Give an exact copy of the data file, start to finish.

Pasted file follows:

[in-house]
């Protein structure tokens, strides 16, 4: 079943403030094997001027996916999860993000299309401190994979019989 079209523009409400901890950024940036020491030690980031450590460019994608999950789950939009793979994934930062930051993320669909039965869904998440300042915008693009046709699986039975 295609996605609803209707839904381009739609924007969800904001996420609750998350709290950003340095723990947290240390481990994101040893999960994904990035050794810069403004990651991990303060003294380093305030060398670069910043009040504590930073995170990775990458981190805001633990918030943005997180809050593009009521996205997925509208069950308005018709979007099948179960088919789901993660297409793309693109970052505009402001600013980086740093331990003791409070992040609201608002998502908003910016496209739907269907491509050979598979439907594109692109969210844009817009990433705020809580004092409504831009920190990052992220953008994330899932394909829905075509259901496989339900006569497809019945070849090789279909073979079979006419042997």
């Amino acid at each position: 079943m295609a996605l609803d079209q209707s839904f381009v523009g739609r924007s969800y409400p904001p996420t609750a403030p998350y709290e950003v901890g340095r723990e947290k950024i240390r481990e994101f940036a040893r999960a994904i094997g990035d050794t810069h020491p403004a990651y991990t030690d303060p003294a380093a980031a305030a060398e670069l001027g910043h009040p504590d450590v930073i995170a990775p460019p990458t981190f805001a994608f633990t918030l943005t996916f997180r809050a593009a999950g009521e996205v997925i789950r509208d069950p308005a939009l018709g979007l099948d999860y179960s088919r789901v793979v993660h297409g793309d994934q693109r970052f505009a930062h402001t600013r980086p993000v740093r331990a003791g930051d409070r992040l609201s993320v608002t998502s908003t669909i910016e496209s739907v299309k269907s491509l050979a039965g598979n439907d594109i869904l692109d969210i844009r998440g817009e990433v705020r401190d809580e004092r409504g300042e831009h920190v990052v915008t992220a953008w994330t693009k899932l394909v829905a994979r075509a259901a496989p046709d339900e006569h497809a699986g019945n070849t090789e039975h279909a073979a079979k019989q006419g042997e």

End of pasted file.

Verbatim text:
[in-house]
């Protein structure tokens, strides 16, 4: 079943403030094997001027996916999860993000299309401190994979019989 079209523009409400901890950024940036020491030690980031450590460019994608999950789950939009793979994934930062930051993320669909039965869904998440300042915008693009046709699986039975 295609996605609803209707839904381009739609924007969800904001996420609750998350709290950003340095723990947290240390481990994101040893999960994904990035050794810069403004990651991990303060003294380093305030060398670069910043009040504590930073995170990775990458981190805001633990918030943005997180809050593009009521996205997925509208069950308005018709979007099948179960088919789901993660297409793309693109970052505009402001600013980086740093331990003791409070992040609201608002998502908003910016496209739907269907491509050979598979439907594109692109969210844009817009990433705020809580004092409504831009920190990052992220953008994330899932394909829905075509259901496989339900006569497809019945070849090789279909073979079979006419042997």
């Amino acid at each position: 079943m295609a996605l609803d079209q209707s839904f381009v523009g739609r924007s969800y409400p904001p996420t609750a403030p998350y709290e950003v901890g340095r723990e947290k950024i240390r481990e994101f940036a040893r999960a994904i094997g990035d050794t810069h020491p403004a990651y991990t030690d303060p003294a380093a980031a305030a060398e670069l001027g910043h009040p504590d450590v930073i995170a990775p460019p990458t981190f805001a994608f633990t918030l943005t996916f997180r809050a593009a999950g009521e996205v997925i789950r509208d069950p308005a939009l018709g979007l099948d999860y179960s088919r789901v793979v993660h297409g793309d994934q693109r970052f505009a930062h402001t600013r980086p993000v740093r331990a003791g930051d409070r992040l609201s993320v608002t998502s908003t669909i910016e496209s739907v299309k269907s491509l050979a039965g598979n439907d594109i869904l692109d969210i844009r998440g817009e990433v705020r401190d809580e004092r409504g300042e831009h920190v990052v915008t992220a953008w994330t693009k899932l394909v829905a994979r075509a259901a496989p046709d339900e006569h497809a699986g019945n070849t090789e039975h279909a073979a079979k019989q006419g042997e």